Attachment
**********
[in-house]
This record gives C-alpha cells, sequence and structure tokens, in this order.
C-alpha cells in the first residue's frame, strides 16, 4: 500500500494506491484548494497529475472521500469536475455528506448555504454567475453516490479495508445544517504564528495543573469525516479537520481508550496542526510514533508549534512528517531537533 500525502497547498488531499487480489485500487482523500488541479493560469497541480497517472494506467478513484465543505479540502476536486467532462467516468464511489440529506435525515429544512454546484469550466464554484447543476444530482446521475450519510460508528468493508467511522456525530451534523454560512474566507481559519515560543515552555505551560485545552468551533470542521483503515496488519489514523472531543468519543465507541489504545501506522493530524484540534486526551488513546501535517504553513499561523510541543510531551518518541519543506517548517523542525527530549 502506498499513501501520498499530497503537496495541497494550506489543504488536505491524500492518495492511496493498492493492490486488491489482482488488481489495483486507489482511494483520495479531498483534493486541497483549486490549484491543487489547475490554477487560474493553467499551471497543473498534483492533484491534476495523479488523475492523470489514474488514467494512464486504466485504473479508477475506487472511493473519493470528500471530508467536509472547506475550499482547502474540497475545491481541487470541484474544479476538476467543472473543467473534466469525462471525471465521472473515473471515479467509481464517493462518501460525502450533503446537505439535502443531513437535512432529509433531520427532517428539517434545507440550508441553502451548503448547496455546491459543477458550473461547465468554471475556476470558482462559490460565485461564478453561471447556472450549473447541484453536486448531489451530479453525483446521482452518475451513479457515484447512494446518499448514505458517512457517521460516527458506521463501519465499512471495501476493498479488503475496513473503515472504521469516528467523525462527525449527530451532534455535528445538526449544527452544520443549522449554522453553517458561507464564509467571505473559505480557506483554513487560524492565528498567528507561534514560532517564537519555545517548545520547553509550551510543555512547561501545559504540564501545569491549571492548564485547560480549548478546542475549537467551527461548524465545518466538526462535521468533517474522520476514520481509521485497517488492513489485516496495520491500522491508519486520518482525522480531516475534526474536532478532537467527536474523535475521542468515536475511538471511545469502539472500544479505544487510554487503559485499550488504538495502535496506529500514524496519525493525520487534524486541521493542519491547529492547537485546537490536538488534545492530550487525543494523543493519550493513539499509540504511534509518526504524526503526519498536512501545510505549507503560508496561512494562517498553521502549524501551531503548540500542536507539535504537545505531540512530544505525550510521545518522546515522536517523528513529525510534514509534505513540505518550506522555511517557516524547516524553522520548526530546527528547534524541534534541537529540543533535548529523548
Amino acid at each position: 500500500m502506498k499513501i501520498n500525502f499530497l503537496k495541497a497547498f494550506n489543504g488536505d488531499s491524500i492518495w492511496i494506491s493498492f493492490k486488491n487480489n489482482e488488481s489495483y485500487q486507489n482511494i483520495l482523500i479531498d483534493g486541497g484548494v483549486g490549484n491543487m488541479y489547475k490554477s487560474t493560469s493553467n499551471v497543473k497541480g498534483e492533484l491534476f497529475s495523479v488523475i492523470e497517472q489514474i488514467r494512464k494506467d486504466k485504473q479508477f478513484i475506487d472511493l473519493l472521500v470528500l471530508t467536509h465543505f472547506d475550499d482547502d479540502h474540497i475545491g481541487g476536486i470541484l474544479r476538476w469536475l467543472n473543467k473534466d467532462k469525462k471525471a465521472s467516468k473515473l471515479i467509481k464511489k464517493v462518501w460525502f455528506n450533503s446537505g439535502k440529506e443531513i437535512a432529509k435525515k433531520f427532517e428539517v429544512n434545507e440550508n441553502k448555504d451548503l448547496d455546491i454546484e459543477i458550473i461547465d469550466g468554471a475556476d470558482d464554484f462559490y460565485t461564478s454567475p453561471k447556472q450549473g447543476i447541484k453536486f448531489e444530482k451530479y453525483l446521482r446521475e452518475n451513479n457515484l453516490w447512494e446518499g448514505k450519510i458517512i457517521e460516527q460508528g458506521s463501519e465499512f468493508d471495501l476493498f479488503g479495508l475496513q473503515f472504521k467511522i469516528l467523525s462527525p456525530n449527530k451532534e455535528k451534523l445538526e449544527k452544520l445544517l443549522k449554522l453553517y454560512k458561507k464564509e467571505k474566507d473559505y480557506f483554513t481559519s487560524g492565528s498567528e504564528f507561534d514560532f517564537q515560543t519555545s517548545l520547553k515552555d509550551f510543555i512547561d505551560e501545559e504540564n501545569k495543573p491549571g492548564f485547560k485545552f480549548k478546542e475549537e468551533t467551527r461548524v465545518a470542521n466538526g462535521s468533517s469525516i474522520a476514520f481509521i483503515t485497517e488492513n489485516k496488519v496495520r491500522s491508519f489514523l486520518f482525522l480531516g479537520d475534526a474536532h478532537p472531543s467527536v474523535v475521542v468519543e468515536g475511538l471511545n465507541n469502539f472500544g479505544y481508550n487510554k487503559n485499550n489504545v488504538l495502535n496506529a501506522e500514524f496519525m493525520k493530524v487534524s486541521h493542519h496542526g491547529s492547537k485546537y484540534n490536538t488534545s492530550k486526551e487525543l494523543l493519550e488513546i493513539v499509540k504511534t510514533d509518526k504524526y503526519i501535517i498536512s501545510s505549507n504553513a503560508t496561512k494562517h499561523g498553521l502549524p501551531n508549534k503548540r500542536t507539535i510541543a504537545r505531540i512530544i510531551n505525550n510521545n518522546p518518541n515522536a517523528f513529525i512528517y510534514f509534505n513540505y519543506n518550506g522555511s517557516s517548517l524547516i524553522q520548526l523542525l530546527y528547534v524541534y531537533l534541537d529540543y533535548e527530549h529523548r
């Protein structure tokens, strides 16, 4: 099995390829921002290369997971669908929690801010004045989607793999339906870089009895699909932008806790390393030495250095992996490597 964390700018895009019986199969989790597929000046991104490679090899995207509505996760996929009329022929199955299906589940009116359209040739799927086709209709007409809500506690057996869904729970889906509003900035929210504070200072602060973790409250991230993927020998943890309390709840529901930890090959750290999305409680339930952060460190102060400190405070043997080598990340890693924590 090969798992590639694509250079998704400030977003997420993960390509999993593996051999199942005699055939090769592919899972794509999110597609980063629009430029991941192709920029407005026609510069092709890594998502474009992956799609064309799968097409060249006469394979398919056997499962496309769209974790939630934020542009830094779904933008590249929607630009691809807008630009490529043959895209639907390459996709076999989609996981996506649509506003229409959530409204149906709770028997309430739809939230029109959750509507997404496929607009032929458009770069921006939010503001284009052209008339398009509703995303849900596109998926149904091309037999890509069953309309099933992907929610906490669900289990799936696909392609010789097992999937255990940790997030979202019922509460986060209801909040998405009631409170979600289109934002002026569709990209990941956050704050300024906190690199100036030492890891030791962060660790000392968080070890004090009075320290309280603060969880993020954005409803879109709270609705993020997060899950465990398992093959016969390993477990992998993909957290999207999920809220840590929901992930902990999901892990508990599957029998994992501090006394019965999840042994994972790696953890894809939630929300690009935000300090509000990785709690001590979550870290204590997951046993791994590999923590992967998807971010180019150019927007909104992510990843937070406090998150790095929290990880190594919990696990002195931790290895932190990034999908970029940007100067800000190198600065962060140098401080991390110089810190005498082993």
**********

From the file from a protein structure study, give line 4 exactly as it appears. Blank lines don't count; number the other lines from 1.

Amino acid at each position: 500500500m502506498k499513501i501520498n500525502f499530497l503537496k495541497a497547498f494550506n489543504g488536505d488531499s491524500i492518495w492511496i494506491s493498492f493492490k486488491n487480489n489482482e488488481s489495483y485500487q486507489n482511494i483520495l482523500i479531498d483534493g486541497g484548494v483549486g490549484n491543487m488541479y489547475k490554477s487560474t493560469s493553467n499551471v497543473k497541480g498534483e492533484l491534476f497529475s495523479v488523475i492523470e497517472q489514474i488514467r494512464k494506467d486504466k485504473q479508477f478513484i475506487d472511493l473519493l472521500v470528500l471530508t467536509h465543505f472547506d475550499d482547502d479540502h474540497i475545491g481541487g476536486i470541484l474544479r476538476w469536475l467543472n473543467k473534466d467532462k469525462k471525471a465521472s467516468k473515473l471515479i467509481k464511489k464517493v462518501w460525502f455528506n450533503s446537505g439535502k440529506e443531513i437535512a432529509k435525515k433531520f427532517e428539517v429544512n434545507e440550508n441553502k448555504d451548503l448547496d455546491i454546484e459543477i458550473i461547465d469550466g468554471a475556476d470558482d464554484f462559490y460565485t461564478s454567475p453561471k447556472q450549473g447543476i447541484k453536486f448531489e444530482k451530479y453525483l446521482r446521475e452518475n451513479n457515484l453516490w447512494e446518499g448514505k450519510i458517512i457517521e460516527q460508528g458506521s463501519e465499512f468493508d471495501l476493498f479488503g479495508l475496513q473503515f472504521k467511522i469516528l467523525s462527525p456525530n449527530k451532534e455535528k451534523l445538526e449544527k452544520l445544517l443549522k449554522l453553517y454560512k458561507k464564509e467571505k474566507d473559505y480557506f483554513t481559519s487560524g492565528s498567528e504564528f507561534d514560532f517564537q515560543t519555545s517548545l520547553k515552555d509550551f510543555i512547561d505551560e501545559e504540564n501545569k495543573p491549571g492548564f485547560k485545552f480549548k478546542e475549537e468551533t467551527r461548524v465545518a470542521n466538526g462535521s468533517s469525516i474522520a476514520f481509521i483503515t485497517e488492513n489485516k496488519v496495520r491500522s491508519f489514523l486520518f482525522l480531516g479537520d475534526a474536532h478532537p472531543s467527536v474523535v475521542v468519543e468515536g475511538l471511545n465507541n469502539f472500544g479505544y481508550n487510554k487503559n485499550n489504545v488504538l495502535n496506529a501506522e500514524f496519525m493525520k493530524v487534524s486541521h493542519h496542526g491547529s492547537k485546537y484540534n490536538t488534545s492530550k486526551e487525543l494523543l493519550e488513546i493513539v499509540k504511534t510514533d509518526k504524526y503526519i501535517i498536512s501545510s505549507n504553513a503560508t496561512k494562517h499561523g498553521l502549524p501551531n508549534k503548540r500542536t507539535i510541543a504537545r505531540i512530544i510531551n505525550n510521545n518522546p518518541n515522536a517523528f513529525i512528517y510534514f509534505n513540505y519543506n518550506g522555511s517557516s517548517l524547516i524553522q520548526l523542525l530546527y528547534v524541534y531537533l534541537d529540543y533535548e527530549h529523548r